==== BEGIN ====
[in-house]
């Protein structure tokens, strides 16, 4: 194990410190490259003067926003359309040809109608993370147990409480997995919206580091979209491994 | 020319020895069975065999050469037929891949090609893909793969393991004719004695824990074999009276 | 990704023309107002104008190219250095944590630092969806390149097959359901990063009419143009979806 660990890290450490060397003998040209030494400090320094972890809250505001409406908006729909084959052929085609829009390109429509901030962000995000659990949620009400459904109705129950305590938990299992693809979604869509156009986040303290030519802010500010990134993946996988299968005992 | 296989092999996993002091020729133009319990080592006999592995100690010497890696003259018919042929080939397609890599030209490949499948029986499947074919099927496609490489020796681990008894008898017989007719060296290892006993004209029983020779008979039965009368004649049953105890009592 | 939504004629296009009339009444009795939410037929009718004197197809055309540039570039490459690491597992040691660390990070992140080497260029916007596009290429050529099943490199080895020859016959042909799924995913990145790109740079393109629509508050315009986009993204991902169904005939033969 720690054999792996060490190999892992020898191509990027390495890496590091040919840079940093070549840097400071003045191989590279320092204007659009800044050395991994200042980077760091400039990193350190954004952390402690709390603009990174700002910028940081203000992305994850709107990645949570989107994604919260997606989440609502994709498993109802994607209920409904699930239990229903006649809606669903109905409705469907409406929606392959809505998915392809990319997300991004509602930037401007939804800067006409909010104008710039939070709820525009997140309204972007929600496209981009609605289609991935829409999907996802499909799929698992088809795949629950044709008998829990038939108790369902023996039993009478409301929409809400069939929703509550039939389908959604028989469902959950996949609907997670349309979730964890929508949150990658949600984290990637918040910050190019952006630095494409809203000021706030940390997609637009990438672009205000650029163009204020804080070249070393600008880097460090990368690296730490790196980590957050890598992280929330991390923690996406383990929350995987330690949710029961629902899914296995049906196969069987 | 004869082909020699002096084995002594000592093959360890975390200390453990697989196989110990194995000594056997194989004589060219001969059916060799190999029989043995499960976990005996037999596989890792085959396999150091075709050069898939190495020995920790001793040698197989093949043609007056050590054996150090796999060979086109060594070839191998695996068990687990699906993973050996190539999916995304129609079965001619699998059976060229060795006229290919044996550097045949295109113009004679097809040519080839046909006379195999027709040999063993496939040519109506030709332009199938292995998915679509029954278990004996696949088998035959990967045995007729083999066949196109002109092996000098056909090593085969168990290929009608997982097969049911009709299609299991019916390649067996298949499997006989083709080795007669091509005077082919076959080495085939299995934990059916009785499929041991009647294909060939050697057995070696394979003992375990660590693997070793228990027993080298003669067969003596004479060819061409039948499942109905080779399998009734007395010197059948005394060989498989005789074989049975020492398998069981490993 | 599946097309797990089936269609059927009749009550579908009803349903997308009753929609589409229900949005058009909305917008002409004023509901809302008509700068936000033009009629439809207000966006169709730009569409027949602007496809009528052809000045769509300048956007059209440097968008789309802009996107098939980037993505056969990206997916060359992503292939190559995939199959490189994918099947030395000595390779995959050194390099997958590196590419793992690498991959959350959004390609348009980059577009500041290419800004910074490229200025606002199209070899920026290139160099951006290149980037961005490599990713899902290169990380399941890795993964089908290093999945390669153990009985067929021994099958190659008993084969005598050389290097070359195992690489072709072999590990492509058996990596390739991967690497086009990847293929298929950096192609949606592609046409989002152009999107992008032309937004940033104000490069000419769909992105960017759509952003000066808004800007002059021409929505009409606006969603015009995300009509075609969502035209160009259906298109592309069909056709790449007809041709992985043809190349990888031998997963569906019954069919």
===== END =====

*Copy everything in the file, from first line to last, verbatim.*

[in-house]
């Protein structure tokens, strides 16, 4: 194990410190490259003067926003359309040809109608993370147990409480997995919206580091979209491994 | 020319020895069975065999050469037929891949090609893909793969393991004719004695824990074999009276 | 990704023309107002104008190219250095944590630092969806390149097959359901990063009419143009979806 660990890290450490060397003998040209030494400090320094972890809250505001409406908006729909084959052929085609829009390109429509901030962000995000659990949620009400459904109705129950305590938990299992693809979604869509156009986040303290030519802010500010990134993946996988299968005992 | 296989092999996993002091020729133009319990080592006999592995100690010497890696003259018919042929080939397609890599030209490949499948029986499947074919099927496609490489020796681990008894008898017989007719060296290892006993004209029983020779008979039965009368004649049953105890009592 | 939504004629296009009339009444009795939410037929009718004197197809055309540039570039490459690491597992040691660390990070992140080497260029916007596009290429050529099943490199080895020859016959042909799924995913990145790109740079393109629509508050315009986009993204991902169904005939033969 720690054999792996060490190999892992020898191509990027390495890496590091040919840079940093070549840097400071003045191989590279320092204007659009800044050395991994200042980077760091400039990193350190954004952390402690709390603009990174700002910028940081203000992305994850709107990645949570989107994604919260997606989440609502994709498993109802994607209920409904699930239990229903006649809606669903109905409705469907409406929606392959809505998915392809990319997300991004509602930037401007939804800067006409909010104008710039939070709820525009997140309204972007929600496209981009609605289609991935829409999907996802499909799929698992088809795949629950044709008998829990038939108790369902023996039993009478409301929409809400069939929703509550039939389908959604028989469902959950996949609907997670349309979730964890929508949150990658949600984290990637918040910050190019952006630095494409809203000021706030940390997609637009990438672009205000650029163009204020804080070249070393600008880097460090990368690296730490790196980590957050890598992280929330991390923690996406383990929350995987330690949710029961629902899914296995049906196969069987 | 004869082909020699002096084995002594000592093959360890975390200390453990697989196989110990194995000594056997194989004589060219001969059916060799190999029989043995499960976990005996037999596989890792085959396999150091075709050069898939190495020995920790001793040698197989093949043609007056050590054996150090796999060979086109060594070839191998695996068990687990699906993973050996190539999916995304129609079965001619699998059976060229060795006229290919044996550097045949295109113009004679097809040519080839046909006379195999027709040999063993496939040519109506030709332009199938292995998915679509029954278990004996696949088998035959990967045995007729083999066949196109002109092996000098056909090593085969168990290929009608997982097969049911009709299609299991019916390649067996298949499997006989083709080795007669091509005077082919076959080495085939299995934990059916009785499929041991009647294909060939050697057995070696394979003992375990660590693997070793228990027993080298003669067969003596004479060819061409039948499942109905080779399998009734007395010197059948005394060989498989005789074989049975020492398998069981490993 | 599946097309797990089936269609059927009749009550579908009803349903997308009753929609589409229900949005058009909305917008002409004023509901809302008509700068936000033009009629439809207000966006169709730009569409027949602007496809009528052809000045769509300048956007059209440097968008789309802009996107098939980037993505056969990206997916060359992503292939190559995939199959490189994918099947030395000595390779995959050194390099997958590196590419793992690498991959959350959004390609348009980059577009500041290419800004910074490229200025606002199209070899920026290139160099951006290149980037961005490599990713899902290169990380399941890795993964089908290093999945390669153990009985067929021994099958190659008993084969005598050389290097070359195992690489072709072999590990492509058996990596390739991967690497086009990847293929298929950096192609949606592609046409989002152009999107992008032309937004940033104000490069000419769909992105960017759509952003000066808004800007002059021409929505009409606006969603015009995300009509075609969502035209160009259906298109592309069909056709790449007809041709992985043809190349990888031998997963569906019954069919």